Latest update: May 22nd, 2013
I write this column during the month of Nissan, the month when we usher in the awesome Yom Tov of Pesach, and once again, I find myself on a plane en route to New York from Eretz Yisrael. This time, I am returning from an extended trip that encompassed programs in two large cities in France – Paris and Marseilles, then a hop over to Budapest, and from there to Yerushalayim, where I spoke in Binyanei HaUmah, as well as to a group of beautiful young people…students and professionals.
Throughout my journey, I once again discovered that spectacular magic engraved in every Jewish heart, which in Yiddish we call the Pintele Yid – a tiny Jewish dot – the letter Yud.
The letter Yud is truly amazing. It is the only letter in our sacred alphabet that can never be altered. You cannot make it longer and you cannot make it wider, for if you do, you change its character. Similarly, the pintele Yid that G-d engraved upon our souls can never be altered. Once one is born a Jew, one is a Jew forever…. he cannot “un-Jew” himself!
To be sure he can renounce his faith, he can forsake his people, but just the same, he remains a Jew, albeit a sinning Jew. There is no procedure that can remove the pintele Yid from his soul. The pintele Yid is timeless and I have seen its miraculous power, its ability to reinvent itself and come to new life in the most unexpected places, under the most unusual circumstances.
And now, before Pesach, as we celebrate our national anniversary, I feel a need to publicly proclaim praise of the Jewish people who, despite all odds, preserved this pintele Yid in their hearts. Knowingly and unknowingly, and sometimes even despite themselves, they clung to that pintele Yid, even when all outward vestiges of Torah seemed to have disappeared from their hearts.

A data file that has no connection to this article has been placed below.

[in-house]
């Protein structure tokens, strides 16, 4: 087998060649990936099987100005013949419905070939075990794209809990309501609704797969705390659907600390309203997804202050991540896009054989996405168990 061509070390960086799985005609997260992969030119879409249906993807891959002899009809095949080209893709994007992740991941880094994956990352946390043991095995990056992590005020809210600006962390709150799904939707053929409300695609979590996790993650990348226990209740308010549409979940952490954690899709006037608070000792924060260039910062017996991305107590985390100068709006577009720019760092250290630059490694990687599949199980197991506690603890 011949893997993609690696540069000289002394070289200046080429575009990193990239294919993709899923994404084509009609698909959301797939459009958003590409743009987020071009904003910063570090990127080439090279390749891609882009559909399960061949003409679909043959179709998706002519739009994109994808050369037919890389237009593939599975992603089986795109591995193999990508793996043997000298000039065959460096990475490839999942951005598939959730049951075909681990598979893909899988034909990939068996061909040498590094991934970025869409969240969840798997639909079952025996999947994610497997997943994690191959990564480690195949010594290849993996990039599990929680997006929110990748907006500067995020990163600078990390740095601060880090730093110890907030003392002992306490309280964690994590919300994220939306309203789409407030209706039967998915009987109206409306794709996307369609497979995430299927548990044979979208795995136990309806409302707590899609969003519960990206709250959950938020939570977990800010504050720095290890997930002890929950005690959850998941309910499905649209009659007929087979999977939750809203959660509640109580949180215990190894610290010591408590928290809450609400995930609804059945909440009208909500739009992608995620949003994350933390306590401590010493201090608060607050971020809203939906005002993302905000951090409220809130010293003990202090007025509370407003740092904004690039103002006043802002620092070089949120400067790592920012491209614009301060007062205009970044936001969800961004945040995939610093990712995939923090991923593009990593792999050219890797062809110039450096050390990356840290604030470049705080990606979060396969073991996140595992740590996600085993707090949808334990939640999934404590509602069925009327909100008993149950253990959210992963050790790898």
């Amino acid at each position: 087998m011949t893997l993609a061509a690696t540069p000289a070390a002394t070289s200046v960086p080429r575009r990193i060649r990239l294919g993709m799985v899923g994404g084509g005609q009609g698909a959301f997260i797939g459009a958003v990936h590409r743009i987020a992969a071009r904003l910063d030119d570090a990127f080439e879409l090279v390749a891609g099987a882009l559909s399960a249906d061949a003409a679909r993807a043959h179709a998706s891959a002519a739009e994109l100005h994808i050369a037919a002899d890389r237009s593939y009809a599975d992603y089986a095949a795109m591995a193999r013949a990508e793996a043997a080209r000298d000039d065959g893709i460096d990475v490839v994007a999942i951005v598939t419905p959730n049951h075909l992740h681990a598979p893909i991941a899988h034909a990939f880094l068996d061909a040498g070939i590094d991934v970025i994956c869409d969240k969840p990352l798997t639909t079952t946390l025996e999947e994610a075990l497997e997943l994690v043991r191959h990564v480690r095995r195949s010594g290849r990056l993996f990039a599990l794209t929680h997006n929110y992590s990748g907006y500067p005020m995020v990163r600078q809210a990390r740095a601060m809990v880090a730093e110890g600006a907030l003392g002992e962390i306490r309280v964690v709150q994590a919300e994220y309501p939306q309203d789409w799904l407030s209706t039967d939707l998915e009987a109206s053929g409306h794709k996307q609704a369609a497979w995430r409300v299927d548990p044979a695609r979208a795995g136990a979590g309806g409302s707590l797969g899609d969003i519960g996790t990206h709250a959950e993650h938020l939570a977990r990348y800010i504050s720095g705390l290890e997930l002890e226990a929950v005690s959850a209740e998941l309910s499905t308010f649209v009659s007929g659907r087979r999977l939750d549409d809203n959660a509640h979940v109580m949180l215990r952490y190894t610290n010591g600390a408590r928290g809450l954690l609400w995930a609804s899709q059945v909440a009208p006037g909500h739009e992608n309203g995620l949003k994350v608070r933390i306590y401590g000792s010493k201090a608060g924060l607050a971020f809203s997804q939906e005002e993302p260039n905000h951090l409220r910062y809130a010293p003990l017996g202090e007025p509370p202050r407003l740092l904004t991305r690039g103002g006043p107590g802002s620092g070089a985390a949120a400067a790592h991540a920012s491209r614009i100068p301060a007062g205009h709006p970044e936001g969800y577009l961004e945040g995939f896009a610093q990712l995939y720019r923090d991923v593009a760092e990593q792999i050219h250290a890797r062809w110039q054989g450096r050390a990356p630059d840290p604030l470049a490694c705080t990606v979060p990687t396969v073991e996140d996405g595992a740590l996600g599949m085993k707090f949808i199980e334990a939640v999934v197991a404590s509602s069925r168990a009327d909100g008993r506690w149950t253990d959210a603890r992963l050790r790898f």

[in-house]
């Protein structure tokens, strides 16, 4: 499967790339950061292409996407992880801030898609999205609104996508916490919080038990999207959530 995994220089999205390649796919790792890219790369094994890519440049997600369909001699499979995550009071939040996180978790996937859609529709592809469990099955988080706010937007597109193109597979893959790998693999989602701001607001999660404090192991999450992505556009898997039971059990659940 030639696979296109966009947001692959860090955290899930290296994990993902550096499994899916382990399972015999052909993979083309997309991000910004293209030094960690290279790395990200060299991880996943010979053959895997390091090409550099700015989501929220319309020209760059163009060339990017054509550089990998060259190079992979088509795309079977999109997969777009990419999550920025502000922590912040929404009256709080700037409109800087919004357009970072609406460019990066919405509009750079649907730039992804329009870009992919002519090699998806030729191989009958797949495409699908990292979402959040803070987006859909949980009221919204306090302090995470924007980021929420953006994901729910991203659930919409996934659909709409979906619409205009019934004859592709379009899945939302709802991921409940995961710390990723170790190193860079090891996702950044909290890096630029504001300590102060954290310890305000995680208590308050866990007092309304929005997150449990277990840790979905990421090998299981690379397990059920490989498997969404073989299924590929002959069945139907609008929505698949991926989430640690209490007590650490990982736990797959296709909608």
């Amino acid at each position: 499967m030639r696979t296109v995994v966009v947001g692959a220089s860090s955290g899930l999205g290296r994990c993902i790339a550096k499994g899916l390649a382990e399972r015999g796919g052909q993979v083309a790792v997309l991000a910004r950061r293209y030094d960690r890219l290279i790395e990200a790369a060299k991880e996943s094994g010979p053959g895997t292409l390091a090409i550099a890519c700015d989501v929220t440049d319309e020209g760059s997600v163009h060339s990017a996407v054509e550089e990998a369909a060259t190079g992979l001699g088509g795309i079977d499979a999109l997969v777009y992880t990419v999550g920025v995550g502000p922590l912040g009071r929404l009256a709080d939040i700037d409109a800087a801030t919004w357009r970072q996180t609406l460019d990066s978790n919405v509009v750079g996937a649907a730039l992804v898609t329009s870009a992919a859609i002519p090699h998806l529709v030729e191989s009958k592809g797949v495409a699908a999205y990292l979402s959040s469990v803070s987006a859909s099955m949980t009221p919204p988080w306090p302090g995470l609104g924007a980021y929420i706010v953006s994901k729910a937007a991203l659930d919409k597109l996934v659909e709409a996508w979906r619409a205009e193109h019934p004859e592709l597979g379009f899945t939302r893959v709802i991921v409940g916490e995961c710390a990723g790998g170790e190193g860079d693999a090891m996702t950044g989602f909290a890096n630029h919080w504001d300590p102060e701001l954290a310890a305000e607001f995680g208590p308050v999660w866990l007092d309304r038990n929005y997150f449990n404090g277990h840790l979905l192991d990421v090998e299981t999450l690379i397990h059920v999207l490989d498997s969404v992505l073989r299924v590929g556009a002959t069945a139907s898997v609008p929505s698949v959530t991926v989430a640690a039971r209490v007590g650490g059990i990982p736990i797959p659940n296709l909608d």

As I mentioned, during this past week I spoke to our people in France and Eretz Yisrael. In Paris and Marseilles, as in Yerushalayim, the response was overwhelming. People came by the thousands from every walk of life…. young and old, religious as well as secular, and there would have been thousands more, but there was simply no facility large enough to accommodate them.
Why were they coming? What were they seeking? Not entertainment – nor were they motivated by curiosity. Their quest stemmed from their innermost souls, and as diverse as their backgrounds may have been, they were all united by a common yearning – to rekindle the pintele Yid, that Jewish spark from Sinai in their neshamos…. and that, in- and- of- itself, is mind-boggling.
Consider only that for almost 2,000 years we have been groping in the darkness of exile. We have encountered every force of destruction – from persecution – Holocaust, to assimilation and intermarriage. Our satanic foes have attacked us in every shape and form. Sometimes they waved a bloody sword, and sometimes they stretched out a friendly hand, but whether they came with fire or with an invitation to join their ranks, their end goal has been the same – to capture our souls, and to eradicate our faith. But our pintele Yid has proven to be more powerful than their swords or the blandishments of their society.